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Press Start: Lead an Empowered Life as a Clinical Laboratorian

Towards Independent Practice

Published August 3, 2013 9:31 PM by Glen McDaniel

Over the years, I have served on many hospital committees including the Pharmacy, Nutrition and Therapeutics (PNT) Committee. This committee is usually chaired by a physician and has tremendous input from an infectious disease (ID) specialist, microbiologist, pharmacist and registered dietitian.

The laboratory has always acted as an ancillary department; providing information, but creating little if any policy. I worked with organizations in recent years in which almost the entire formulary was driven by pharmacy. Sure, physicians had input, but the protocol relating to choices of medication, storage and security of medication in the facility have been set up by pharmacy.

Georgia, like several other states, has had a problem with abuse of narcotics, including the acquisition of drugs through the use of forged prescriptions. It was the state Board of Pharmacy that spearheaded a move to make the prescription process more secure.  They drove legislation requiring among other measures that prescriptions for all Schedule II narcotics have to be written on the state board of pharmacy approved paper.

Pharmacists announced they reserved the right to reject any prescriptions not meeting those guidelines- or that were otherwise suspicious in nature.

Can you imagine the laboratory taking such a bold move by developing protocol and dictating standards for physicians to follow; albeit to protect patient safety?

Thinking about this difference in perception of- and expectation from- pharmacy and MLS led me to read again the ASCLS statement on the independent practice of medical laboratory professionals.

It reads, in part:

"It is the position of the American Society for Clinical laboratory Science (ASCLS) that clinical laboratory
testing is the  defined practice of qualified medical laboratory professionals and encompass the design, performance, evaluation, reporting, interpreting and clinical correlation of clinical laboratory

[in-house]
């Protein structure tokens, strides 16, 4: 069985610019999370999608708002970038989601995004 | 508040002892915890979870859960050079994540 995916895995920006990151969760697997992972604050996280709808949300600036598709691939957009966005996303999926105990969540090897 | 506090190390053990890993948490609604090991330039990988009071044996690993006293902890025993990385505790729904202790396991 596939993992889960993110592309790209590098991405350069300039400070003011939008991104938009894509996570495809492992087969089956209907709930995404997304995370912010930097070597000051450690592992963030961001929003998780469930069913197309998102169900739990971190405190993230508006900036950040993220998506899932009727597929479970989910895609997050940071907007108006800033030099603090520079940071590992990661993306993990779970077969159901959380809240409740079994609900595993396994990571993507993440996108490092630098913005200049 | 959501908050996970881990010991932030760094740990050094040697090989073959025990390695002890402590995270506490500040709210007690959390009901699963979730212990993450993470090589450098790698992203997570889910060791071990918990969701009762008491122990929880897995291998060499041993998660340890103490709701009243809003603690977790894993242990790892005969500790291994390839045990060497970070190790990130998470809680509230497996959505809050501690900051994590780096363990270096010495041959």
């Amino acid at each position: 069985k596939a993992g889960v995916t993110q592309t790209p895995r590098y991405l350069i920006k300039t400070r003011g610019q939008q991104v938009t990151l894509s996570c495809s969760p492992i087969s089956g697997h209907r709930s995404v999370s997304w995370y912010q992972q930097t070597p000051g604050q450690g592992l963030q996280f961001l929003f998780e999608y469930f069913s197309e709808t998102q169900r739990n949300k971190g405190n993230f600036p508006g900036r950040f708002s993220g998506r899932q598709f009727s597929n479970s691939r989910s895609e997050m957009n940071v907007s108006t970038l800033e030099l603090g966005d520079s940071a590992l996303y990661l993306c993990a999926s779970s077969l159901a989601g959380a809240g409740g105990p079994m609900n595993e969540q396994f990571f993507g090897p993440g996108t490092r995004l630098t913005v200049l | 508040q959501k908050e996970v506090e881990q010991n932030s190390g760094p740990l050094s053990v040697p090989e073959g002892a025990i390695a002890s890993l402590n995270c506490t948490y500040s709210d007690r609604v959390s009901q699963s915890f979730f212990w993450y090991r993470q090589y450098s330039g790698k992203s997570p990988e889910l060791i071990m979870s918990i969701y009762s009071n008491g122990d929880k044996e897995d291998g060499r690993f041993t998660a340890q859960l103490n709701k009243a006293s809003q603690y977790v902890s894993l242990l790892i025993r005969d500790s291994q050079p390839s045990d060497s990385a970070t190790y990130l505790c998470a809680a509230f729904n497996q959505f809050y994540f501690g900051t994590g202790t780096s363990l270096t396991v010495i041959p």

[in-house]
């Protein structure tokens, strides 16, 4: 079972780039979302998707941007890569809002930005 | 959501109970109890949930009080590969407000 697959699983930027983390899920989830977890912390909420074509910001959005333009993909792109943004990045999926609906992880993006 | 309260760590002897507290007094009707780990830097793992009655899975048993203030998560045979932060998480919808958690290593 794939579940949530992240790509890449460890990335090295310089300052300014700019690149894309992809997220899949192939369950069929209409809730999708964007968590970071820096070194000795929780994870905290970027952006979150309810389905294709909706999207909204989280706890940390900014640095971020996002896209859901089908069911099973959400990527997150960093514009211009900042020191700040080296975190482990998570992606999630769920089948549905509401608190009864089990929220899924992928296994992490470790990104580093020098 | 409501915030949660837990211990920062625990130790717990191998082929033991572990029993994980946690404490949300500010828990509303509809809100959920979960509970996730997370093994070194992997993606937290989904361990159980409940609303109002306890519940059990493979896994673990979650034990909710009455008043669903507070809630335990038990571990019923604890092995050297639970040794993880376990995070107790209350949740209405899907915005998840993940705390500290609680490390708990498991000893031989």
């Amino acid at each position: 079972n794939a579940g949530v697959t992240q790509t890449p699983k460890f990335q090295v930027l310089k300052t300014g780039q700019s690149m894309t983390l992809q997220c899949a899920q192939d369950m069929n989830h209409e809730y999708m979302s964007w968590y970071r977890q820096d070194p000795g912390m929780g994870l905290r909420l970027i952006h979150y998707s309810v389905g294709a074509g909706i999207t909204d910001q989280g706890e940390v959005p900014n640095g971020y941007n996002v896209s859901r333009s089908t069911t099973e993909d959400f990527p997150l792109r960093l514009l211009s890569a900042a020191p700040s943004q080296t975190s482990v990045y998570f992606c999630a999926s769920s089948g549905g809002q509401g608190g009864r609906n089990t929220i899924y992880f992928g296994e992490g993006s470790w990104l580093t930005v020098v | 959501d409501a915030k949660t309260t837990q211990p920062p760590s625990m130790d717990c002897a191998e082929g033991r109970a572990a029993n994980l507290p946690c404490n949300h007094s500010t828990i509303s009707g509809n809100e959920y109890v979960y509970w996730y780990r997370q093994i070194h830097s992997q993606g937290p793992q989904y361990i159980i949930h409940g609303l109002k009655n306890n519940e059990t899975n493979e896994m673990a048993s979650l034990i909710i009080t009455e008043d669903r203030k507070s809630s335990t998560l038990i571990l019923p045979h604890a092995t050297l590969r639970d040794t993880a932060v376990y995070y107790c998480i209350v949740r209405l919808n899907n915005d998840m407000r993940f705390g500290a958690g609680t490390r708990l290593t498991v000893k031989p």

testing, and the management of all aspects of these services."

It goes to say that medical lab professionals have the requisite knowledge and skill to perform, correlate, interpret laboratory tests and (with appropriate graduate degrees) direct clinical laboratories.

Functions are firmly grounded in applicable state law and  CLIA regulations, according to the document.

Independent practice does not preclude collaboration with others on the health care team. But the profession does have a unique body of knowledge and scope of practice. "Artificial and arbitrary barriers to (independent) practice should not be erected," states the position paper.

Maybe it's time for us as a profession to test those largely unchallenged barriers.

2 comments

That is the basis of the lack of recognition of our profession. we simply are too shy and reticent. We don't volunteer for projects. we don't speak up.

I work for  a large HMO. We have medical offices and hospitals in California and over the country. I went to a medical office to sub for a lab scientist who was on vacation. Every person I met in the office welcome me and knew who I was.

doctors and nurses asked when I was going to lunch so they would handle their patient load and testing accordingly. Nurses asked my advice on point of care testing. Physicians asked me about tests for certain disease conditions.  One pediatrician admitted to me she had never understood the difference  between all the hepatitis panels available until I explained it to her.

I had never had that sort of recognition and inclusiveness in my career. The CLS I subbed for must have done a great job of establishing her niche on the team in that office. But that was the most exciting few weeks for me. I am on speed dial to cover for her whenever she is out.

We need to do more of that sort of collaboration.

Mervin Taylor, CLS ll August 25, 2013 2:54 PM
San Francisco CA

I have worked in the Bahamas, in the UK and in Jamaica and it seems like sometimes we lab techs outside America have it better than in the States. The doctor is always king but we tend to develop a relationship of respect and mutual admiration. My colleagues in the States all seem to lack this relationship.

I have worked with many doctors who discuss cases with me. They tell me what they are looking for. They let me know when my test/results prove or disprove their theories and help their diagnosis. It is more of a team and I love it. I am retired now but I miss that.

For some it took a while for them to warm up to me. But once they saw I was just as concerned as they were about the patients and I was knowledgeable in my profession they seem to respect me more.

I think it helps to develop a relationship with the doctor and they will respect you and treat you like a colleague. Just my thoughts.

Erica Smith August 5, 2013 5:01 PM
IT

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